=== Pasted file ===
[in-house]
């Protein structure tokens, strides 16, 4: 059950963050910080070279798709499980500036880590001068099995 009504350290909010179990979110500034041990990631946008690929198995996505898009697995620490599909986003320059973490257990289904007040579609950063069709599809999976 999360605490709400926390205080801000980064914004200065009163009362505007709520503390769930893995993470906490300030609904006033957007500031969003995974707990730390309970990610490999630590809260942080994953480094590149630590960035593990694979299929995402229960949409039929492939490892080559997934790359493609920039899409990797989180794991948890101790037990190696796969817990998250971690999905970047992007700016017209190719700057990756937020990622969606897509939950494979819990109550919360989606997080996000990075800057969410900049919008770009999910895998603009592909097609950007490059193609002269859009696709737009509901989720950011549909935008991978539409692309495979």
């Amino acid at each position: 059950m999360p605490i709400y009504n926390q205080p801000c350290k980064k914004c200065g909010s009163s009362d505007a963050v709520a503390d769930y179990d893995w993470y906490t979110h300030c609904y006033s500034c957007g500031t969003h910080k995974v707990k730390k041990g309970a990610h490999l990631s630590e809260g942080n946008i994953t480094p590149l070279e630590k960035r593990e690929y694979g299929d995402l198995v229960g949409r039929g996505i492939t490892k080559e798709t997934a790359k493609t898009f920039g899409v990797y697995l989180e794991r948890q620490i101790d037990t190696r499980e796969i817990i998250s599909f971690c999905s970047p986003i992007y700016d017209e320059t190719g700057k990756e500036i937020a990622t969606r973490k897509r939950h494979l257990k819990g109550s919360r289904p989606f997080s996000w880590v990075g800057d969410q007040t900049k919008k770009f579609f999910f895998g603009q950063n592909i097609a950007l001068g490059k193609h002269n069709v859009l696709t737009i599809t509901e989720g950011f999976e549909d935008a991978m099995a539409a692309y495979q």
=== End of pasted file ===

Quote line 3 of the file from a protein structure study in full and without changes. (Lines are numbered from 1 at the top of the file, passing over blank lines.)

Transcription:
């Amino acid at each position: 059950m999360p605490i709400y009504n926390q205080p801000c350290k980064k914004c200065g909010s009163s009362d505007a963050v709520a503390d769930y179990d893995w993470y906490t979110h300030c609904y006033s500034c957007g500031t969003h910080k995974v707990k730390k041990g309970a990610h490999l990631s630590e809260g942080n946008i994953t480094p590149l070279e630590k960035r593990e690929y694979g299929d995402l198995v229960g949409r039929g996505i492939t490892k080559e798709t997934a790359k493609t898009f920039g899409v990797y697995l989180e794991r948890q620490i101790d037990t190696r499980e796969i817990i998250s599909f971690c999905s970047p986003i992007y700016d017209e320059t190719g700057k990756e500036i937020a990622t969606r973490k897509r939950h494979l257990k819990g109550s919360r289904p989606f997080s996000w880590v990075g800057d969410q007040t900049k919008k770009f579609f999910f895998g603009q950063n592909i097609a950007l001068g490059k193609h002269n069709v859009l696709t737009i599809t509901e989720g950011f999976e549909d935008a991978m099995a539409a692309y495979q």